Despite Seth's statement, the very public nature of the case might eventually make it difficult for regulatory agencies to turn a blind eye, given the emphasis they place on deterrence. Les Hinton, now chief executive of Dow Jones in the US, was formerly head of News International and is directly implicated in the case. Robert Thomson, editor of the Wall Street Journal, formerly edited the Times

If the scandal continues to widen out from the News of the World, the suggestion that corrupt practices infected the whole company could make a US investigation inevitable. The Center for American Progress Action Fund, run by John Podesta, former chief of staff to Bill Clinton, is organising a petition on this basis, saying:

Although initial reports focused on the U.K. paper News of the World, recent reports suggest that this disturbing conduct extended to several other News Corp properties.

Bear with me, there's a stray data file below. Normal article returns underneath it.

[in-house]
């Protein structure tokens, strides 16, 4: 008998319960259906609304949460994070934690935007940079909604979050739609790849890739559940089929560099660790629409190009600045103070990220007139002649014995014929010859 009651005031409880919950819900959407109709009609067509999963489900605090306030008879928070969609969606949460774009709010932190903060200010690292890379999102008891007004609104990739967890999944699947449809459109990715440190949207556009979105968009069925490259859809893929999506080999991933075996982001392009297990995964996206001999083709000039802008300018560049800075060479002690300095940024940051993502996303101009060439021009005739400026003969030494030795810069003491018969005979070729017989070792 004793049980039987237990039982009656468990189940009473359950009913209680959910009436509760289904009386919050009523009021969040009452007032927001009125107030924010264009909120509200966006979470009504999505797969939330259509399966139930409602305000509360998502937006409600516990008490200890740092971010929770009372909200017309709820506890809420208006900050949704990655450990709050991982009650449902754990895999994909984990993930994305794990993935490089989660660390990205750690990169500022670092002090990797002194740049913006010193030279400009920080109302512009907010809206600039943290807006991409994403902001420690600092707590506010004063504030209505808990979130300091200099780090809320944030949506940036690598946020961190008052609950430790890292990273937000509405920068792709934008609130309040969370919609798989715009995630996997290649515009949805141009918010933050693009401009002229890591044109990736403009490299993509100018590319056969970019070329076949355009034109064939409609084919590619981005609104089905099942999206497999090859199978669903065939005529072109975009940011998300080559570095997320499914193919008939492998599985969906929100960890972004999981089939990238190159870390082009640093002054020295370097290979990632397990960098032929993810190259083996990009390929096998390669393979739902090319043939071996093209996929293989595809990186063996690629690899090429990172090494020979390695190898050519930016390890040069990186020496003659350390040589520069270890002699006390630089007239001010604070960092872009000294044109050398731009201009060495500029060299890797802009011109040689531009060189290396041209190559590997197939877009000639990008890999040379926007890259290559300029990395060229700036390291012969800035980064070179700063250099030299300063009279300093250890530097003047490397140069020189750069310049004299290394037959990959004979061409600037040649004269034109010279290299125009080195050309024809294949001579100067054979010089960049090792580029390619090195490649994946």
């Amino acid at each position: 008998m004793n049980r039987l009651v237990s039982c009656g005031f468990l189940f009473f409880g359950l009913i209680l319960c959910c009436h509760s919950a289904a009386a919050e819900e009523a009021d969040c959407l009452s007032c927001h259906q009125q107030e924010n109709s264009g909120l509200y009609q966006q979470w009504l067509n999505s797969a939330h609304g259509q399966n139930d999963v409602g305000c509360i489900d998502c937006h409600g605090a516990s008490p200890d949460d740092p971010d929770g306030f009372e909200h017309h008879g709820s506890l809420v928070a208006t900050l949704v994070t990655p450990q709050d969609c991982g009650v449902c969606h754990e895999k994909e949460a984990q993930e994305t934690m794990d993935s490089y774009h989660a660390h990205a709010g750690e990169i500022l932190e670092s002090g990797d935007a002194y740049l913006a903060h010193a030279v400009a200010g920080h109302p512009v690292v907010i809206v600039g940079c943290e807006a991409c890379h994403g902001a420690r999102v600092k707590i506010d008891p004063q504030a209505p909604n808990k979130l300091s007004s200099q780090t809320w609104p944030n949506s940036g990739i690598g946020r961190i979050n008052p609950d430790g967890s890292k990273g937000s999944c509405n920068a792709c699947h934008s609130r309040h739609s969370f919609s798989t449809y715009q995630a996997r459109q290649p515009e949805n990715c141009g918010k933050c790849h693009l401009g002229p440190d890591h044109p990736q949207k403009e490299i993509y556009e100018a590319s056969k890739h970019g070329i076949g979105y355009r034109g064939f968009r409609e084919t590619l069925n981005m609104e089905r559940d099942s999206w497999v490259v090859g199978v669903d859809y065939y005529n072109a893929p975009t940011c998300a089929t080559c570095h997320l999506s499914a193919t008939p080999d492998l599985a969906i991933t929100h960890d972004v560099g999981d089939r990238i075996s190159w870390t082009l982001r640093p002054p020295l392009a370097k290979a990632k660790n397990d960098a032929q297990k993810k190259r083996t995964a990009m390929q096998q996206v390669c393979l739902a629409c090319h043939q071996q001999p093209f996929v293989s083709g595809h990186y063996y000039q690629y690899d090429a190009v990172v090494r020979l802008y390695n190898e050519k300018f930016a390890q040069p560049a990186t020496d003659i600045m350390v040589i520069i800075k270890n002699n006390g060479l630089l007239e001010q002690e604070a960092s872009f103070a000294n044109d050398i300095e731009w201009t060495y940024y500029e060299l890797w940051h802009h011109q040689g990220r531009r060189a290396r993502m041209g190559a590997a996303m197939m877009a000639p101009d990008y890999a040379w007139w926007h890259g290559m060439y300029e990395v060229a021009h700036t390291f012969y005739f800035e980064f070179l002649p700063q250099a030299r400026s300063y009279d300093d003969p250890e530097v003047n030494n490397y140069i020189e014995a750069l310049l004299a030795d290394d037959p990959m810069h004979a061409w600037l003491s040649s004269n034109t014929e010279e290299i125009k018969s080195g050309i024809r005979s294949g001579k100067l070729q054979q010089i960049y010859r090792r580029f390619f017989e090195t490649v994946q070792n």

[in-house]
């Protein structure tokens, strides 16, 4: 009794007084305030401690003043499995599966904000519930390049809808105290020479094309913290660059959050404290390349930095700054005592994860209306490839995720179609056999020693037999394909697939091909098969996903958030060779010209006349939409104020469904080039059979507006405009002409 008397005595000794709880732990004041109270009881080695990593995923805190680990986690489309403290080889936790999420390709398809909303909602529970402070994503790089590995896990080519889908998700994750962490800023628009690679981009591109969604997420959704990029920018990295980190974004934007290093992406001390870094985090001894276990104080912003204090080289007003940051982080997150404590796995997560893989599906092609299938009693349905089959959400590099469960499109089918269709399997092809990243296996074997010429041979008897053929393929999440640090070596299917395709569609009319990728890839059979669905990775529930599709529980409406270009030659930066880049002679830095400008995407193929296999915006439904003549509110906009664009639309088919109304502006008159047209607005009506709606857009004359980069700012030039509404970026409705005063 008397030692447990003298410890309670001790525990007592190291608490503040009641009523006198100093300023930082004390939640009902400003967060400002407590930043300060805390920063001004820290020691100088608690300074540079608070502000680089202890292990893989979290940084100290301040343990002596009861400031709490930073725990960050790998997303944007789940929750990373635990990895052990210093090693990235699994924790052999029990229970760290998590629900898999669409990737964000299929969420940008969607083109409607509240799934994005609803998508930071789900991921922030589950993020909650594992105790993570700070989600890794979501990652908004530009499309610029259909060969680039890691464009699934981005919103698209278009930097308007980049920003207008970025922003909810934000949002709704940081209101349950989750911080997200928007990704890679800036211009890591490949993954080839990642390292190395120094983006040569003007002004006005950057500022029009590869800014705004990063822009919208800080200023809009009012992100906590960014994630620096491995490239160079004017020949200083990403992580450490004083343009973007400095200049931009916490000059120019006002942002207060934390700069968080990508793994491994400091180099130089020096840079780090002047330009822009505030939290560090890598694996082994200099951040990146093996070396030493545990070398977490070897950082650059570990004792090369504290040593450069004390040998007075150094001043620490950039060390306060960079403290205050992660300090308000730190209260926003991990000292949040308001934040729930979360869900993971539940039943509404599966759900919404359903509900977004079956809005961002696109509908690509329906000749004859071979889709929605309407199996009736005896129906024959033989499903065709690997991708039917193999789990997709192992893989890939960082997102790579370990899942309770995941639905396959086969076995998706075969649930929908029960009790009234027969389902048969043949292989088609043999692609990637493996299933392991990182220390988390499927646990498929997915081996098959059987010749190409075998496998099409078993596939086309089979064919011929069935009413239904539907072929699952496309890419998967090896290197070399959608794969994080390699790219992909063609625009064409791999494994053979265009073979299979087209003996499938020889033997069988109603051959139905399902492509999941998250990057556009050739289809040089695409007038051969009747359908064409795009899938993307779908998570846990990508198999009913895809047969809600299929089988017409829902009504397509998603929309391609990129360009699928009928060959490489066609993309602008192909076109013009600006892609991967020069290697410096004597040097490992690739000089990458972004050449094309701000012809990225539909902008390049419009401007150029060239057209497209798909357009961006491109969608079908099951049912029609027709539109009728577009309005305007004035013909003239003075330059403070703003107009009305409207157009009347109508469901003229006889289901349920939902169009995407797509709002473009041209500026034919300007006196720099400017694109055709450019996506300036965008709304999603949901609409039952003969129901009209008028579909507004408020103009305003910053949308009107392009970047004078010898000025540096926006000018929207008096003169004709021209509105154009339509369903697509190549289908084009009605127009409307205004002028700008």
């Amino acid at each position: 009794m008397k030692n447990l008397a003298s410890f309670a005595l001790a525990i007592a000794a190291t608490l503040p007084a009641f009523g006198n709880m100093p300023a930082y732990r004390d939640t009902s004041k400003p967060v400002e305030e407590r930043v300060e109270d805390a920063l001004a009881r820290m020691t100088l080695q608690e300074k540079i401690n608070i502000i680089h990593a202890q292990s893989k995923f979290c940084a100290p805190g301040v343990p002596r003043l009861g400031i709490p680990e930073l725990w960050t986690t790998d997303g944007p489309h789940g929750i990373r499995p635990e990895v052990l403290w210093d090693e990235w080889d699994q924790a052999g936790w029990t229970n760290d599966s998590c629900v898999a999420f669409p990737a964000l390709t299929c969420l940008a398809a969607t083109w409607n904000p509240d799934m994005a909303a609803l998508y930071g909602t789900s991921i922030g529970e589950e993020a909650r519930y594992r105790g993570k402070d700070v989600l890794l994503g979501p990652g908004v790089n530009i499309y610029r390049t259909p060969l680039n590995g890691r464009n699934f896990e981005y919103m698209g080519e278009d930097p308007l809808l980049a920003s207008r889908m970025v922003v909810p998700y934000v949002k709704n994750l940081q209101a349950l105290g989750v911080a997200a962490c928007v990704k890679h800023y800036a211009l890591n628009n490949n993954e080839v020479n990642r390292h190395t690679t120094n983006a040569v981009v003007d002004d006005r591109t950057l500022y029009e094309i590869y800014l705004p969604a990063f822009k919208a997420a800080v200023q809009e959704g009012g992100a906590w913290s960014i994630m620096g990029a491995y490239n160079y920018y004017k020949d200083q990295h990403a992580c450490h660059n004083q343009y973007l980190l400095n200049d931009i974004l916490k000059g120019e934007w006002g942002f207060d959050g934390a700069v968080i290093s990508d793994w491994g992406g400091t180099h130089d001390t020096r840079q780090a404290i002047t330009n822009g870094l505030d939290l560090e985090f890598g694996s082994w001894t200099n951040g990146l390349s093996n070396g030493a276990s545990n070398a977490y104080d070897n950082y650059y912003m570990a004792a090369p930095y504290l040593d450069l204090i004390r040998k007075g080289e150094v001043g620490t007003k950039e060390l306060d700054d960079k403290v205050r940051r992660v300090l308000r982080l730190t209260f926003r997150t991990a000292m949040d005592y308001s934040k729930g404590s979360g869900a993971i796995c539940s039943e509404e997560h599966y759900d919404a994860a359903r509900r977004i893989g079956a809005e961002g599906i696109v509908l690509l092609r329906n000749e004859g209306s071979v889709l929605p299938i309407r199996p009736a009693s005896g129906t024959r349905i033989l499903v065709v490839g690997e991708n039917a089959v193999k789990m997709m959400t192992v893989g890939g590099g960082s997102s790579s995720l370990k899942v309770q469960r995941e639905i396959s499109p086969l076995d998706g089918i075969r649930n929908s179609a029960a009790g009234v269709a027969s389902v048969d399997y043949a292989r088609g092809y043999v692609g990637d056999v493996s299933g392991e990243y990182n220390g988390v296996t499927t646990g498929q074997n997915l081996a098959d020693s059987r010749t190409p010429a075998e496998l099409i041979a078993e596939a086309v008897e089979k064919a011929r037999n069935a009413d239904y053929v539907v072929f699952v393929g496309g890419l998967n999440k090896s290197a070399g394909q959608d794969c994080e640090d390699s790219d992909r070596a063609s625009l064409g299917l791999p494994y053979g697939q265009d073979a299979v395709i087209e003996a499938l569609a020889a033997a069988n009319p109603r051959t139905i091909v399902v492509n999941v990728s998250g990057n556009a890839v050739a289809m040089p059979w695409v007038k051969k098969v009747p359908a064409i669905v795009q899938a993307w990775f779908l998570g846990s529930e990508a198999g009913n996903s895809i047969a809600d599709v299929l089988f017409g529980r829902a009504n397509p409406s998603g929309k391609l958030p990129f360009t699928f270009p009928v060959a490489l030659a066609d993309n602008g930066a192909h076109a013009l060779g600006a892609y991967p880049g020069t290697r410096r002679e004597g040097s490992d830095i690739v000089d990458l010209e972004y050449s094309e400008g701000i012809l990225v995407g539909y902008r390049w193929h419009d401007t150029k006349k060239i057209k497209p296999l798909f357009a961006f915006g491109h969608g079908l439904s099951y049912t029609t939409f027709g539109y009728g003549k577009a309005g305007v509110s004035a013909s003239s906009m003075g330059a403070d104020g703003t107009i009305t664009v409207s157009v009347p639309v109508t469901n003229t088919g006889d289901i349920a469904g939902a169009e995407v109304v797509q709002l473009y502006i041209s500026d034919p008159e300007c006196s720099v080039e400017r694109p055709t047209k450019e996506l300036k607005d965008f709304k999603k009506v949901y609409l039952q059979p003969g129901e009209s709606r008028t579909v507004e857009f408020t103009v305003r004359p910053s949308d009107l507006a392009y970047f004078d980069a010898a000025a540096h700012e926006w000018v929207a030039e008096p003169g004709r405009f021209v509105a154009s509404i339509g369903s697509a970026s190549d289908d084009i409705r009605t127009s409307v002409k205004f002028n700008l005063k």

"Given the seriousness of these allegations, we ask that you immediately begin an investigation of all entities controlled by News Corp, including domestic subsidiaries such as Fox News, The Wall Street Journal, and the New York Post.

Yet another possibility is that the Security and Exchanges Commission (SEC), a federal regulatory agency, will look into whether News Corp has violated the Foreign Corrupt Practices Act, which makes it a crime for any American-linked company to bribe foreign officials to obtain or keep business. This could make action on UK soil -- such as paying police officers or royal staff for information and contact details -- a criminal offence in the US.